Prema’s daughter, Gaiyathiri Murugayan, 41, was sentenced to 30 years in jail in 2021, the longest jail term meted out in a maid abuse case in Singapore.
Don died of brain injury from severe blunt trauma to her neck on July 26, 2016, after 14 months of repeated abuse.
The mother joined her daughter in the abuse including pouring or spraying water on the maid, kicking, punching and slapping her, grabbing her by the neck, pulling her up by her hair and “spinning” her head violently, Channel News Asia reported.
She also hit the maid with tools like a spatula, a towel and a detergent bottle, and watched as the victim used the toilet.
The maid, who weighed 39 kilograms when she started working for the family in May 2015, weighed a mere 24 kilograms when she died, the report said.
In the days before her death, she was tied to a window grille at night and assaulted if she tried to rummage for food from the dustbin, it added.
Prosecutors had called for a 14 to 16 years jail sentence for Prema.
Deputy Public Prosecutor Senthilkumaran Sabapathy said the basis for seeking the jail term was “the shocking and heinous nature” of the offences.
He called the case one of the worst cases of abuse of a domestic helper in Singapore’s history, involving a high degree of physical and psychological harm and an “exceptionally high level of culpability” on Prema’s part.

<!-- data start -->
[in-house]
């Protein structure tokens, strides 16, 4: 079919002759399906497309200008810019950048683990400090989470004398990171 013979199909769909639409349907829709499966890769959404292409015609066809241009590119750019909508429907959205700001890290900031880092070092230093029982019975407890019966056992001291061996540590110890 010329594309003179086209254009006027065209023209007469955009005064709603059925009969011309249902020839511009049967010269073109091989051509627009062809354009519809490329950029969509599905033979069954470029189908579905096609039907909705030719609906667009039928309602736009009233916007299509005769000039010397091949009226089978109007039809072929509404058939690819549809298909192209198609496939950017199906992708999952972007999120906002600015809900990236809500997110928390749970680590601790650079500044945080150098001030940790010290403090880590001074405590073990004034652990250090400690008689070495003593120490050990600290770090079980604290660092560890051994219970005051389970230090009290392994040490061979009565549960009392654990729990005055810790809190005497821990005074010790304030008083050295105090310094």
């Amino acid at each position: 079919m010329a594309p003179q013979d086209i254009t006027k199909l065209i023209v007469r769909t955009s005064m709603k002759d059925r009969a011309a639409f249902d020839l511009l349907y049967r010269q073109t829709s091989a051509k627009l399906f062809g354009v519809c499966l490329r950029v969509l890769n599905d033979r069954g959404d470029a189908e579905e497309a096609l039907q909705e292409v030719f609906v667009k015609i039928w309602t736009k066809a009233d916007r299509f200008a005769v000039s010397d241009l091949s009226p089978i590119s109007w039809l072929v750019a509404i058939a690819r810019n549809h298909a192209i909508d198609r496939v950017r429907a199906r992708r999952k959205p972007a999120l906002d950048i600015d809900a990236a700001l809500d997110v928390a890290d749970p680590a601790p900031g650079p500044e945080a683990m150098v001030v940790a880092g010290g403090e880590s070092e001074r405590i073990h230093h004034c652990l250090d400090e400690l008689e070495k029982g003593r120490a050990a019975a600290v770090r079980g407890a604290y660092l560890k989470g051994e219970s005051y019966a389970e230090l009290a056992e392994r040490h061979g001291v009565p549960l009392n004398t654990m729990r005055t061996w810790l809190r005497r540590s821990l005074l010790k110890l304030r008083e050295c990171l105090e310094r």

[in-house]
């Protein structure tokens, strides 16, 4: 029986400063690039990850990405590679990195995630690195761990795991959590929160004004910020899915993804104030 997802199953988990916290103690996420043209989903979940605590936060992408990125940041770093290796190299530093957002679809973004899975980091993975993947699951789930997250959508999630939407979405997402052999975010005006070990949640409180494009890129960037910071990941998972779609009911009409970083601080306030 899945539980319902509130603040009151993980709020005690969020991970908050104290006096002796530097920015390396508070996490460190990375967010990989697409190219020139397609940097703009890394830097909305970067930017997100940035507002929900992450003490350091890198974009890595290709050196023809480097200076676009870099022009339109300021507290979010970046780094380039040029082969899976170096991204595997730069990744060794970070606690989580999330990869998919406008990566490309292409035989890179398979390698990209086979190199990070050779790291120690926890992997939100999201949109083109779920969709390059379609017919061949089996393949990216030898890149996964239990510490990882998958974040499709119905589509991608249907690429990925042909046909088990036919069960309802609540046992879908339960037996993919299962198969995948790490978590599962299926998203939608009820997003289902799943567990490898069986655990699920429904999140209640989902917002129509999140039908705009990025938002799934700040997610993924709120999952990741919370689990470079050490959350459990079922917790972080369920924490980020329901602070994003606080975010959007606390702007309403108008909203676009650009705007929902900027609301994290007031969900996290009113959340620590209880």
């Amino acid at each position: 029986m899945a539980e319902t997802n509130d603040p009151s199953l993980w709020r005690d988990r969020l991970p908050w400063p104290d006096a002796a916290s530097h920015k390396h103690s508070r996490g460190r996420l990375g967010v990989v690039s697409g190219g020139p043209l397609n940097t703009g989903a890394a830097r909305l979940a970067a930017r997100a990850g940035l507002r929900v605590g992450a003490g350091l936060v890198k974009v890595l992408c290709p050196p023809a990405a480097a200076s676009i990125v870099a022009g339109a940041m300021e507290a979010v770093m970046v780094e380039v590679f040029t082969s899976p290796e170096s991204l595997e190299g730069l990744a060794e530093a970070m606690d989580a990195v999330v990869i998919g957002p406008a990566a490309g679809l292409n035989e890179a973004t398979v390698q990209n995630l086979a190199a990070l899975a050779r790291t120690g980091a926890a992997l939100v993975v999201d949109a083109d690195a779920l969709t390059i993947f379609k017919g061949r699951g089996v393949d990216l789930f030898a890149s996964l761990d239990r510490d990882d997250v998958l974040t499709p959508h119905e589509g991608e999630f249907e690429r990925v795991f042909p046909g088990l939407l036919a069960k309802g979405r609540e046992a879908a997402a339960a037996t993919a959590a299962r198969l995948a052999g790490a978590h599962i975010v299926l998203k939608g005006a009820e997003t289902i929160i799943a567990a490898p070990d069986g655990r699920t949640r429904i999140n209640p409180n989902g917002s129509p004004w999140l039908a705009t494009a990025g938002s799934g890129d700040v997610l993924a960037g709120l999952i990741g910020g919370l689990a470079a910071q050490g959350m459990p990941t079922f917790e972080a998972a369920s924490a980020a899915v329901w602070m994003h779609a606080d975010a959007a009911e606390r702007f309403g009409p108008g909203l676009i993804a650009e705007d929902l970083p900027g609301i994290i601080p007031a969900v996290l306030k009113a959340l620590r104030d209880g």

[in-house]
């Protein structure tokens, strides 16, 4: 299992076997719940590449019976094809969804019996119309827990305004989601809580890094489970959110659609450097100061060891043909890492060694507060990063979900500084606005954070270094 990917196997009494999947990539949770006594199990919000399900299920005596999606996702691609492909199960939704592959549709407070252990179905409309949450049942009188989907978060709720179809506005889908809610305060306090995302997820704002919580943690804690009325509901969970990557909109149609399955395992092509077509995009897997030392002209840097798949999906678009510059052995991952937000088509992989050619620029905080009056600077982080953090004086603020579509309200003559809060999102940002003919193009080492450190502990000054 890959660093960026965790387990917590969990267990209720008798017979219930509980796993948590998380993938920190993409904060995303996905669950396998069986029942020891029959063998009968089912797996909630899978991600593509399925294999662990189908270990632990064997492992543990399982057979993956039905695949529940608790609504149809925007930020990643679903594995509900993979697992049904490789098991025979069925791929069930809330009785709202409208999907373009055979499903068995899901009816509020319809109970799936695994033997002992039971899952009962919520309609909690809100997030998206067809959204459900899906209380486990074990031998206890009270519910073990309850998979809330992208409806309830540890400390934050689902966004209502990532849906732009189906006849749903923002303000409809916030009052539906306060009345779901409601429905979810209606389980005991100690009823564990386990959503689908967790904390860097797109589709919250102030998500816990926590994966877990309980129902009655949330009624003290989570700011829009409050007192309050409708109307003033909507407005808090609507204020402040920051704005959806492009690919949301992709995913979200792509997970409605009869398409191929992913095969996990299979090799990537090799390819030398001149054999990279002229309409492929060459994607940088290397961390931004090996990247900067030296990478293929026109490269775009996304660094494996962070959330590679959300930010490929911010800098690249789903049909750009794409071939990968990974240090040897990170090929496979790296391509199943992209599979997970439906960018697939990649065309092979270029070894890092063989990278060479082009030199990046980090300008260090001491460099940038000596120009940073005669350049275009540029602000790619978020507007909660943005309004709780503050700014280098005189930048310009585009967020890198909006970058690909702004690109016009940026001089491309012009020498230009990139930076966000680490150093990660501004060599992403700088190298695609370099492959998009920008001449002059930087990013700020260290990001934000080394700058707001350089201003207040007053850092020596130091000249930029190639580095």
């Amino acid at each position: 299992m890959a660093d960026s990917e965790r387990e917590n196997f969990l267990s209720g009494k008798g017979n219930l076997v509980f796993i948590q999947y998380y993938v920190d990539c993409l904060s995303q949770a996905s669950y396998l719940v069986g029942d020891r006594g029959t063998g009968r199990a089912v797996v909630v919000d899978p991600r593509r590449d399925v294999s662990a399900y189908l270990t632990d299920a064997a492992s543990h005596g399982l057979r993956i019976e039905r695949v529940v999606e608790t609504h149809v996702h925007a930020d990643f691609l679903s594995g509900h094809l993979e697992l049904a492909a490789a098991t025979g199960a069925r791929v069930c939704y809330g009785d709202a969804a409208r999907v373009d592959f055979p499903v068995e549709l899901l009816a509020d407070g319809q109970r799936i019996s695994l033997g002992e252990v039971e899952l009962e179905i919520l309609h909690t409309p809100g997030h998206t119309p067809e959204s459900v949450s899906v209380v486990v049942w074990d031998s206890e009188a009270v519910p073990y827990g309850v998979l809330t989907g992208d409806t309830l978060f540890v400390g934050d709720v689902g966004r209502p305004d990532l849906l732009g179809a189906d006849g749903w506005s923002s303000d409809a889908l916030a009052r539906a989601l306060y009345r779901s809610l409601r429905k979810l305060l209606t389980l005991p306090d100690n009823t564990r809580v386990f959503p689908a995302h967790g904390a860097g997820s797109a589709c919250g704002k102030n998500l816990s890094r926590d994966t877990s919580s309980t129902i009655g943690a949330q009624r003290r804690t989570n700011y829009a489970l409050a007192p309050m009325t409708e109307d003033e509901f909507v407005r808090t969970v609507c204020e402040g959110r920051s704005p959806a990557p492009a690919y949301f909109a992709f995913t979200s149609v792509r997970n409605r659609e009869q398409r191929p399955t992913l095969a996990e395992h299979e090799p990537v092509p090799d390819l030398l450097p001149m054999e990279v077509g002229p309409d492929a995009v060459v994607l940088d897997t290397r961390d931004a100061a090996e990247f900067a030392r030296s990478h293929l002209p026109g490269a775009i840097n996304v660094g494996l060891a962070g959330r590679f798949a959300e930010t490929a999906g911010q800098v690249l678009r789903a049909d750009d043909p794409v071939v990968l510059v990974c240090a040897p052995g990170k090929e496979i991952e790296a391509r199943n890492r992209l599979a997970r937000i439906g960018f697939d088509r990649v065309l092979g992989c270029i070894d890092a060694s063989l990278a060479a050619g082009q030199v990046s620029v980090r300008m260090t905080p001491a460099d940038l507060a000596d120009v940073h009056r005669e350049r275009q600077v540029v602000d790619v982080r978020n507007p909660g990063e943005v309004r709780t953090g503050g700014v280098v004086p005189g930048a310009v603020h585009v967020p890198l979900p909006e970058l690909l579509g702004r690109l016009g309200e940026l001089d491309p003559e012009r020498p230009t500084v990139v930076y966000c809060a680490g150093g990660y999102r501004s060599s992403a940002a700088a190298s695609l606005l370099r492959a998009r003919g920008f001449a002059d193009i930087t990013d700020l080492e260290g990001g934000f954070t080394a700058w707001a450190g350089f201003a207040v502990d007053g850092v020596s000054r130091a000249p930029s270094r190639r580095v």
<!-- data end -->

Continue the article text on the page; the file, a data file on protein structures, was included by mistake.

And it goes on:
“Her (Don’s) life was nothing short of a living nightmare,” the channel quoted the prosecutor as saying.
She was assaulted while trying to eat and dragged and thrown around the house “like a ragdoll” in a manner that showed a “complete lack of respect” for the deceased as a fellow human being, the prosecutor said.
While Prema’s daughter suffered from a mental condition, she had none. She was an active participant in the abuse and did not intervene to stop her daughter, even though she could have from the start, he added.
Prema’s defence lawyer Rai Satish had asked for 10 years of jail term, saying that she abused the maid because she was frustrated due to her daughter’s complaints about the victim.
The lawyer said his client knows, after spending six months and six years on remand, that she has done something wrong.
“She’s weighed down by the guilt of it all. You can see that her physical health has deteriorated quite considerably after she’s been in remand – I think that’s attributable to the guilt,” the report quoted the lawyer as saying.
“She’s painted to be this vile and wicked person, I think that’s an unfair characterisation,” said the lawyer, adding that there were instances of “kindness”.